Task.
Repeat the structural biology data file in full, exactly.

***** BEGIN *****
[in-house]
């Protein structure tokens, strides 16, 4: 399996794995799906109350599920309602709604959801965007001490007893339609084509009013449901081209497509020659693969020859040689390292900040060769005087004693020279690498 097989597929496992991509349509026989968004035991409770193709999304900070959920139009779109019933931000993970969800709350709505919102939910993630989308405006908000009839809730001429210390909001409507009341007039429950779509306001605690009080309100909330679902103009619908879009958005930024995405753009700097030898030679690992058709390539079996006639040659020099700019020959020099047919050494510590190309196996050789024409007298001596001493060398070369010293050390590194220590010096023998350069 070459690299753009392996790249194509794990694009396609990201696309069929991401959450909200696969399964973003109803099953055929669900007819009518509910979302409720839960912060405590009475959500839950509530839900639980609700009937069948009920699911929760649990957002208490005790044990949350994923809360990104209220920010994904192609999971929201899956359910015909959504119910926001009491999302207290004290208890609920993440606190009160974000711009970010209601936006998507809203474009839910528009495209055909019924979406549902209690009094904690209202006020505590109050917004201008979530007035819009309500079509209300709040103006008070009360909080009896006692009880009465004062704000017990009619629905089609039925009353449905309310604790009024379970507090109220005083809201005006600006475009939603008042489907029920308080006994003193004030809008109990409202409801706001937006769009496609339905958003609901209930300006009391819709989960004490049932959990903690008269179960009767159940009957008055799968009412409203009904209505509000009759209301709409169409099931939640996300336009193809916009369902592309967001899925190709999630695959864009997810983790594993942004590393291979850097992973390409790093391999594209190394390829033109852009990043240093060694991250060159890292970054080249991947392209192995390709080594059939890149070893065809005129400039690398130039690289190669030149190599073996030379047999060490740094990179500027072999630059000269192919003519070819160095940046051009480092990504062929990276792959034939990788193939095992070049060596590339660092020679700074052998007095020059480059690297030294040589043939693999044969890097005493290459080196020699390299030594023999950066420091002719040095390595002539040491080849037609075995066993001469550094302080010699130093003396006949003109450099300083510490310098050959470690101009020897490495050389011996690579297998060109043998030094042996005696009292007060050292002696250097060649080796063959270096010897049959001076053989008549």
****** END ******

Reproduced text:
[in-house]
């Protein structure tokens, strides 16, 4: 399996794995799906109350599920309602709604959801965007001490007893339609084509009013449901081209497509020659693969020859040689390292900040060769005087004693020279690498 097989597929496992991509349509026989968004035991409770193709999304900070959920139009779109019933931000993970969800709350709505919102939910993630989308405006908000009839809730001429210390909001409507009341007039429950779509306001605690009080309100909330679902103009619908879009958005930024995405753009700097030898030679690992058709390539079996006639040659020099700019020959020099047919050494510590190309196996050789024409007298001596001493060398070369010293050390590194220590010096023998350069 070459690299753009392996790249194509794990694009396609990201696309069929991401959450909200696969399964973003109803099953055929669900007819009518509910979302409720839960912060405590009475959500839950509530839900639980609700009937069948009920699911929760649990957002208490005790044990949350994923809360990104209220920010994904192609999971929201899956359910015909959504119910926001009491999302207290004290208890609920993440606190009160974000711009970010209601936006998507809203474009839910528009495209055909019924979406549902209690009094904690209202006020505590109050917004201008979530007035819009309500079509209300709040103006008070009360909080009896006692009880009465004062704000017990009619629905089609039925009353449905309310604790009024379970507090109220005083809201005006600006475009939603008042489907029920308080006994003193004030809008109990409202409801706001937006769009496609339905958003609901209930300006009391819709989960004490049932959990903690008269179960009767159940009957008055799968009412409203009904209505509000009759209301709409169409099931939640996300336009193809916009369902592309967001899925190709999630695959864009997810983790594993942004590393291979850097992973390409790093391999594209190394390829033109852009990043240093060694991250060159890292970054080249991947392209192995390709080594059939890149070893065809005129400039690398130039690289190669030149190599073996030379047999060490740094990179500027072999630059000269192919003519070819160095940046051009480092990504062929990276792959034939990788193939095992070049060596590339660092020679700074052998007095020059480059690297030294040589043939693999044969890097005493290459080196020699390299030594023999950066420091002719040095390595002539040491080849037609075995066993001469550094302080010699130093003396006949003109450099300083510490310098050959470690101009020897490495050389011996690579297998060109043998030094042996005696009292007060050292002696250097060649080796063959270096010897049959001076053989008549």